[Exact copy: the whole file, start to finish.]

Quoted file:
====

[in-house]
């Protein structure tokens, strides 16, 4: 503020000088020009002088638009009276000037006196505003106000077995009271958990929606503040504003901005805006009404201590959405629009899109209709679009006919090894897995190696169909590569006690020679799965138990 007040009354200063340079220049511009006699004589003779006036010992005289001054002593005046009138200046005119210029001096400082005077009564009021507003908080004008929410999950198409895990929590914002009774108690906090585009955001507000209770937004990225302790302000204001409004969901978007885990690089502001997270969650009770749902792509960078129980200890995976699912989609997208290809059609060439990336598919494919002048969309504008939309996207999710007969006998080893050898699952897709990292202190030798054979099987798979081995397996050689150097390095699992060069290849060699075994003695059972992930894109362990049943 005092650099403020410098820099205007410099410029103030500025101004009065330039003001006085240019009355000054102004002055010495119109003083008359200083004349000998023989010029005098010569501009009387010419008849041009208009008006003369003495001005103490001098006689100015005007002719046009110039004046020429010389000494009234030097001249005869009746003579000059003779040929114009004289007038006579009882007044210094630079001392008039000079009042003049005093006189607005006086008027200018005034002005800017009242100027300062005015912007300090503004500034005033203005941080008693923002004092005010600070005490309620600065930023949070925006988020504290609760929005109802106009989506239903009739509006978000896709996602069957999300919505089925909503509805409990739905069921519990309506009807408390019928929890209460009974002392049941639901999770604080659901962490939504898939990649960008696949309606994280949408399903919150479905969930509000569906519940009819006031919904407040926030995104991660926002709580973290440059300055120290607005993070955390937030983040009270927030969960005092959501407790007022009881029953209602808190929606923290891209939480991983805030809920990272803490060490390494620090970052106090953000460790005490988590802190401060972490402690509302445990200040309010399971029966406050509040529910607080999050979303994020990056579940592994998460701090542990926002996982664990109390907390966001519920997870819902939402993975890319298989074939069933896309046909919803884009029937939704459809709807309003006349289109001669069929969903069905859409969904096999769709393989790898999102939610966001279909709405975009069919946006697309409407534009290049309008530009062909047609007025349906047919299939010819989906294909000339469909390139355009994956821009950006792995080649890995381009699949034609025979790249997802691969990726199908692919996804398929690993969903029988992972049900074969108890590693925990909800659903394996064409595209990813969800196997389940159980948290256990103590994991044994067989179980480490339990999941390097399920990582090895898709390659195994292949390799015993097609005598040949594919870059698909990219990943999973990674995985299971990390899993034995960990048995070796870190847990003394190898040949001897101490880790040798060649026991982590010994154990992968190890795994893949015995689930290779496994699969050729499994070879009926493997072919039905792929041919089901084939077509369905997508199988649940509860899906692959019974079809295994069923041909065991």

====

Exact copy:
[in-house]
């Protein structure tokens, strides 16, 4: 503020000088020009002088638009009276000037006196505003106000077995009271958990929606503040504003901005805006009404201590959405629009899109209709679009006919090894897995190696169909590569006690020679799965138990 007040009354200063340079220049511009006699004589003779006036010992005289001054002593005046009138200046005119210029001096400082005077009564009021507003908080004008929410999950198409895990929590914002009774108690906090585009955001507000209770937004990225302790302000204001409004969901978007885990690089502001997270969650009770749902792509960078129980200890995976699912989609997208290809059609060439990336598919494919002048969309504008939309996207999710007969006998080893050898699952897709990292202190030798054979099987798979081995397996050689150097390095699992060069290849060699075994003695059972992930894109362990049943 005092650099403020410098820099205007410099410029103030500025101004009065330039003001006085240019009355000054102004002055010495119109003083008359200083004349000998023989010029005098010569501009009387010419008849041009208009008006003369003495001005103490001098006689100015005007002719046009110039004046020429010389000494009234030097001249005869009746003579000059003779040929114009004289007038006579009882007044210094630079001392008039000079009042003049005093006189607005006086008027200018005034002005800017009242100027300062005015912007300090503004500034005033203005941080008693923002004092005010600070005490309620600065930023949070925006988020504290609760929005109802106009989506239903009739509006978000896709996602069957999300919505089925909503509805409990739905069921519990309506009807408390019928929890209460009974002392049941639901999770604080659901962490939504898939990649960008696949309606994280949408399903919150479905969930509000569906519940009819006031919904407040926030995104991660926002709580973290440059300055120290607005993070955390937030983040009270927030969960005092959501407790007022009881029953209602808190929606923290891209939480991983805030809920990272803490060490390494620090970052106090953000460790005490988590802190401060972490402690509302445990200040309010399971029966406050509040529910607080999050979303994020990056579940592994998460701090542990926002996982664990109390907390966001519920997870819902939402993975890319298989074939069933896309046909919803884009029937939704459809709807309003006349289109001669069929969903069905859409969904096999769709393989790898999102939610966001279909709405975009069919946006697309409407534009290049309008530009062909047609007025349906047919299939010819989906294909000339469909390139355009994956821009950006792995080649890995381009699949034609025979790249997802691969990726199908692919996804398929690993969903029988992972049900074969108890590693925990909800659903394996064409595209990813969800196997389940159980948290256990103590994991044994067989179980480490339990999941390097399920990582090895898709390659195994292949390799015993097609005598040949594919870059698909990219990943999973990674995985299971990390899993034995960990048995070796870190847990003394190898040949001897101490880790040798060649026991982590010994154990992968190890795994893949015995689930290779496994699969050729499994070879009926493997072919039905792929041919089901084939077509369905997508199988649940509860899906692959019974079809295994069923041909065991």